A few weeks ago I was approached through this blog to take part in a Chablis Challenge. The premise was simple; they would send me two bottles of Chablis and I would suggest what I thought would pair nicely with the wine. The ultimate prize being a trip to Chablis. Well, I wasn’t going to say no to two bottles of wine was I?
My knowledge of wine is limited. I know what I like and I have a basic understanding of the processes involved in making wine but apart from that I don’t really know anything! Chablis wasn’t really something that had come across my radar before. I knew the name and I knew that it was French but apart from that I couldn’t really tell you anything about it.
So here are three quick facts about Chablis:
1. Chablis is a town in the Burgundy region of France.
2. Chablis is made from the Chardonnay grape.
3. The limestone based soil of the region is said to give the wine a flinty note.
So, that’s the kind of information that Wikipedia can give you. It doesn’t actually tell you much about the wine itself. The only way to find out that was to drink it! One bottle was duly sacrificed to taste testing and recipe development.
I found Chablis to be a nice fresh, crisp, almost green tasting wine. Definitely something that I enjoy. The most powerful association for me was granny smith apples. Overall the foods I was leaning towards were chicken or fish and bright citrusy flavours with nice green vegetables. I played about with various ideas some to complement, some to contrast with the wine then I duly came up with three menu suggestions:
The sharpness of the wine to my mind would pair nicely with rich and flavoursome but simple ingredients, something along the lines of the classic French dishes. Chicken, mushrooms, potatoes, butter! Something to contrast nicely with the bright, fresh flavours of the wine so that the overall effect of each was tempered and enhanced.
My next thought was that French was too easy, it’s a French wine, so French food was a little obvious, why not go for something different, something unexpected. A mild Thai dish with lots of fish sauce and sharp lime really sprang to mind. Lots of fresh green vegetables and crunch! I think that a fish curry in particular would be a great match and some prawns in there too would be lovely.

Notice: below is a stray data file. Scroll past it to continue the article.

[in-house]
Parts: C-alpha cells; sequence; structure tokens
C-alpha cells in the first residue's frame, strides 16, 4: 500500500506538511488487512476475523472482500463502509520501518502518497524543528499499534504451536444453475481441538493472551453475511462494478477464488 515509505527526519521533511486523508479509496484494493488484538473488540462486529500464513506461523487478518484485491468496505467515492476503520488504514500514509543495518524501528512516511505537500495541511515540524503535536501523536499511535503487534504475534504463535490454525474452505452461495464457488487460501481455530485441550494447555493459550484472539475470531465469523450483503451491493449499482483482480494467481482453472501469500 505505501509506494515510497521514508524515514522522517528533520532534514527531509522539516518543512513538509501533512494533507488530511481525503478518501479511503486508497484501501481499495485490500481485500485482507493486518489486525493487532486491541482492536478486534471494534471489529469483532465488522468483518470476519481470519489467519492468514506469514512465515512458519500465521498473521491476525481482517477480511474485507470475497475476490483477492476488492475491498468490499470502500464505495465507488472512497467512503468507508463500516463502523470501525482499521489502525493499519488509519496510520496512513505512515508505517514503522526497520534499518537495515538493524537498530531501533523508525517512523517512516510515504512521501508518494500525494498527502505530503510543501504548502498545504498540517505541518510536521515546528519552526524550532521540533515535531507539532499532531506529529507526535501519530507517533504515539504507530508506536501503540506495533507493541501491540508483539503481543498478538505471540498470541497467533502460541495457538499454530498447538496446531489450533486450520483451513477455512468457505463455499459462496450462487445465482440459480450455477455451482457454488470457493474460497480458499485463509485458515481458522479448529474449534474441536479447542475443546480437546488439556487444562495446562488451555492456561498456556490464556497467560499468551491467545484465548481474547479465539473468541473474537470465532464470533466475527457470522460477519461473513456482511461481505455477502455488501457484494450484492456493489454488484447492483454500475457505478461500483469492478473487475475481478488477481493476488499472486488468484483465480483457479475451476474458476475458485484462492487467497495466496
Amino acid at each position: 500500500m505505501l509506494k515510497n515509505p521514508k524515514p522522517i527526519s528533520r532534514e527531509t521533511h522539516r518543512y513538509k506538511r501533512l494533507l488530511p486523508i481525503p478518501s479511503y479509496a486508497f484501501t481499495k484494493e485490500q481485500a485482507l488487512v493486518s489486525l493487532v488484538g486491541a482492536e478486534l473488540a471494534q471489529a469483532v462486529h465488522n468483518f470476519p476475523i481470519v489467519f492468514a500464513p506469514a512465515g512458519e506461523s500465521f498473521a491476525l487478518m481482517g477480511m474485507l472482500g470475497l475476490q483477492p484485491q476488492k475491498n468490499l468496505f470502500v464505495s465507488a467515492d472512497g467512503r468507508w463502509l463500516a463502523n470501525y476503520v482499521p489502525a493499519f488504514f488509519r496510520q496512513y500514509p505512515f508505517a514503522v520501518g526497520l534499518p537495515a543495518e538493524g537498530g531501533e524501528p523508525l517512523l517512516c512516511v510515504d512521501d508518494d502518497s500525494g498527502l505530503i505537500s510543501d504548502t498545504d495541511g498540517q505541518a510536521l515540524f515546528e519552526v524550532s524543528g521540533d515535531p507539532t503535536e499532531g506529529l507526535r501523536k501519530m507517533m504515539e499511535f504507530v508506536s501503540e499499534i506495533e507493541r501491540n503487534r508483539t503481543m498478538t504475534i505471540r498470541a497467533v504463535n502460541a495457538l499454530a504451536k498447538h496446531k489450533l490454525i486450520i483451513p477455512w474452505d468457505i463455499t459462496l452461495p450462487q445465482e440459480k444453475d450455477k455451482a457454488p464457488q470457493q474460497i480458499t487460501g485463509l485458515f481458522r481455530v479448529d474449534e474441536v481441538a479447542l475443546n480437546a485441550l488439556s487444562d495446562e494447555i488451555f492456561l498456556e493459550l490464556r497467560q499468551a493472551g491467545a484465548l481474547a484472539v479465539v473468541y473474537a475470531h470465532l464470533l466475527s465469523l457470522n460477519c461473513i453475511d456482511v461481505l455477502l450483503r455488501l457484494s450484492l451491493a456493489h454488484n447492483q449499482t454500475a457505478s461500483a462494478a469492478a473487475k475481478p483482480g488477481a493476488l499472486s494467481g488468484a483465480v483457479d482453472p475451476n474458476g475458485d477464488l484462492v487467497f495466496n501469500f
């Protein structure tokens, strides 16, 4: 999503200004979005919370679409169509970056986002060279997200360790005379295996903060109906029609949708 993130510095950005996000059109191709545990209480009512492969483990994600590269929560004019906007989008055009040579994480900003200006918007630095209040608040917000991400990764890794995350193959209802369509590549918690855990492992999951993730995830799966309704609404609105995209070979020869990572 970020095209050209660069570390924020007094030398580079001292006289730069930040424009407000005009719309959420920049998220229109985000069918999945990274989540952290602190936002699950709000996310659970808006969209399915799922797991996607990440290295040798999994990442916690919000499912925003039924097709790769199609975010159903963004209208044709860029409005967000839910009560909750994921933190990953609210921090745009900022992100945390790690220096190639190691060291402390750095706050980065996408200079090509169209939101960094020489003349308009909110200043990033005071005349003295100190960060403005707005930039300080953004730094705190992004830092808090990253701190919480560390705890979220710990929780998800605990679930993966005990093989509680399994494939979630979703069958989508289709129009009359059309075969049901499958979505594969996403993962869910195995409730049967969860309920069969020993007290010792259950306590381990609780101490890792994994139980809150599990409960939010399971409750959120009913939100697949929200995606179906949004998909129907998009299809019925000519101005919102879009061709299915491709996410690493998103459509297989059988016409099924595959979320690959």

And then I thought why not find a middle ground? Zesty lemony chicken served with roasted pattypan squash and pasta lightly dressed with a nice peppery olive oil dressing.
I tried all of these recipes in turn. Each of them went well and lent itself to a different aspect of the wine. So for the Pièce de résistance, the meal I would cook for my whole family to enjoy, I put it to a vote. Dad’s vote carried the day and French it was!
Chicken thighs stuffed with mushrooms with grilled asparagus, chantenay carrots and pommes Anna
Hopefully my family weren’t just humouring me when they said it was all delicious! We all agreed that the contrast of the richness of the food and the sharpness of the wine meant that neither overwhelmed the other and that the wine was robust enough to hold its own against the stronger flavours but was light enough that it didn’t clash.
All in all I really enjoyed this challenge. It brought a new wine to my attention and really made me stretch my recipe development skills trying to come up with flavours that would complement the wine and then adjusting the dish to make each part really shine. Normally as far as I get with wine matching is to choose a red or a white dependent on the meat! In the future I will definitely pay more attention to pairing the right wine with the right food as the advantages are great. All in all it was an excellent exercise and I shall certainly be adding Chablis to the list of ‘wines that I like’!